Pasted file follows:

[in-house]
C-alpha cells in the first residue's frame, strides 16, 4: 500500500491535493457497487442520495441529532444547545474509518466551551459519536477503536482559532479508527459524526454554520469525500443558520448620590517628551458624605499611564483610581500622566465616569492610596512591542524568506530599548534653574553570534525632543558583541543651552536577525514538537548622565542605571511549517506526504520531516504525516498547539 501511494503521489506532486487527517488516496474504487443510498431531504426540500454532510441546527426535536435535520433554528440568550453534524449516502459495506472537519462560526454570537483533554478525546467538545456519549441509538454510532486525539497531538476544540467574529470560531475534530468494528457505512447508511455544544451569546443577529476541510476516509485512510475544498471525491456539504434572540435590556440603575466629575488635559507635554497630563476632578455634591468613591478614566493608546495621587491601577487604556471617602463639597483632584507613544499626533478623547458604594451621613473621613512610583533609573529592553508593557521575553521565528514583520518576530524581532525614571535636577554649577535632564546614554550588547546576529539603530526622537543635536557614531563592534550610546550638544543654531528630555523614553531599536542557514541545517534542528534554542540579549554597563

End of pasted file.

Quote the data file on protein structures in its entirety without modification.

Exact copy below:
[in-house]
C-alpha cells in the first residue's frame, strides 16, 4: 500500500491535493457497487442520495441529532444547545474509518466551551459519536477503536482559532479508527459524526454554520469525500443558520448620590517628551458624605499611564483610581500622566465616569492610596512591542524568506530599548534653574553570534525632543558583541543651552536577525514538537548622565542605571511549517506526504520531516504525516498547539 501511494503521489506532486487527517488516496474504487443510498431531504426540500454532510441546527426535536435535520433554528440568550453534524449516502459495506472537519462560526454570537483533554478525546467538545456519549441509538454510532486525539497531538476544540467574529470560531475534530468494528457505512447508511455544544451569546443577529476541510476516509485512510475544498471525491456539504434572540435590556440603575466629575488635559507635554497630563476632578455634591468613591478614566493608546495621587491601577487604556471617602463639597483632584507613544499626533478623547458604594451621613473621613512610583533609573529592553508593557521575553521565528514583520518576530524581532525614571535636577554649577535632564546614554550588547546576529539603530526622537543635536557614531563592534550610546550638544543654531528630555523614553531599536542557514541545517534542528534554542540579549554597563